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Published: August 27, 2013
 / Autumn 2013 / Issue 72

 
 

To an Analog Banker in a Digital World

Few banks are brave enough to measure market share these days, much less the contribution of various channels to revenues. In the U.S., online-only banks grew from $3 billion in deposits in 2002 to more than $380 billion in 2011, yet they are often excluded from competitive analyses conducted by bricks-and-mortar banks. And during the last decade, many banks have opted to assign all accounts driven by other channels (such as phones and Internet) back to the “branch of domicile,” obscuring the relative impact of online and offline banking. I have a personal example: In 1997 I walked into a Citibank branch in Manhattan to open a checking account. Since then, I’ve physically entered that branch at most five times, and not once to add an account. Yet the nine Citibank products I have added to the account continue to accrue back to this branch, as if it were somehow responsible for my cross-purchase. As long as this practice continues, it will be impossible for any bank manager to assess the importance of physical distribution to the bank’s performance.

One good way to determine the market share your institution may be losing to Internet competitors is to ask your chief digital officer to provide metrics for how many people have visited a product page on your website and then applied for that product elsewhere—the digital equivalent of the foot traffic you’re losing to your competitor next door. When I was at Citibank in 2005, we determined that more than 500,000 customers opened an account at ING Direct, an online-only bank (which, after being acquired by Capital One, was renamed Capital One 360 in 2013), just after reviewing our savings account pages. That data provided the impetus for our launch of a low-fee, online-only savings account, called e-Savings, in 2006.

• Focus on the customer experience. For a significant number of prospects and current customers, the online portal is the primary door to your customer experience. But when they “walk in” that “door” to open an account, they are often required to mail in their application or use other non-electronic channels. We live in a world of instant gratification, e-signatures, ID verification, and electronic money movement, so if you do not yet have truly instant account opening online, drop what you are doing, and enable it now. At Citibank, when we implemented instant account opening, we increased new accounts by 472 percent, with only a 38 percent increase in full-time employees. If you need another reason to move rapidly, remember that every online account will cost your bank only about $9 to open, and it will typically drive repeat sales and customer loyalty.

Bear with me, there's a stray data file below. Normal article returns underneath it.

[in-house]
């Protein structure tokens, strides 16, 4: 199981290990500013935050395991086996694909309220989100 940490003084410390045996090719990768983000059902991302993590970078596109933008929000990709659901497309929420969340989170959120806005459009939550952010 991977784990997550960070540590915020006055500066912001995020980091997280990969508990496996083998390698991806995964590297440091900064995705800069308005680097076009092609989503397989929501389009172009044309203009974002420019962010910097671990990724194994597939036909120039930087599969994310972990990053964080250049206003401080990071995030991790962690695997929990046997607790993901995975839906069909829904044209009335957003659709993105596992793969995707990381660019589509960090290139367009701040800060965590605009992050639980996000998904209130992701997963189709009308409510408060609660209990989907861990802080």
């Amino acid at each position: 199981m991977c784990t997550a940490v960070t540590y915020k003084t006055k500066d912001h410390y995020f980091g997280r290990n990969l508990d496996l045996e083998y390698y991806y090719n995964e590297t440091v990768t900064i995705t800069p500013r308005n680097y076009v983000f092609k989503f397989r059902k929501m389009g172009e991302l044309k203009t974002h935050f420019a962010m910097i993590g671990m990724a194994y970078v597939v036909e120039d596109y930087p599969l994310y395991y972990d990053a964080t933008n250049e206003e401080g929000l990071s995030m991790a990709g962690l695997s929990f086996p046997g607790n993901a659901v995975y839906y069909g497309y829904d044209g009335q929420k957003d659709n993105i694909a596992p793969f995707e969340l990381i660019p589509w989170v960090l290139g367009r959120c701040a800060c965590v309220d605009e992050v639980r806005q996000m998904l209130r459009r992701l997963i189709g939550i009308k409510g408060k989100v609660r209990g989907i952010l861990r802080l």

Upselling online should emulate Amazon’s one-click feature. Use the data you already have on file to pre-fill applications or reduce product applications to a minimal number of questions. At Citibank, we allowed current customers to open new savings accounts with only two clicks, and we reduced the number of questions required for a home equity instant pre-qualification from 40 to nine.

• Drive efficiency by offloading routine transactions to lower-cost digital servicing. At Citibank, we knew that online transactions cost 4 cents each, those conducted via ATMs cost 14 cents, those conducted via interactive voice response $2.53, and those conducted via people at a call center upward of $18. Driving everyday servicing transactions to lower-cost channels can not only reduce your cost to serve, but also enhance customer satisfaction. You can find service offload opportunities by meeting with your call center management every quarter to identify their top 10 call categories. We used this strategy at Citibank to identify low-value transactions—such as address changes, requests for statements and copies of checks, and check reorders—that we could easily move to online and mobile channels. We knew this created greater efficiency but were surprised at the increase it delivered in customer satisfaction. One of the things that most wowed customers was enabling check viewing and printing online—hardly innovative, but our customers thought that was practically the best thing we had ever delivered to them.

 
 
 
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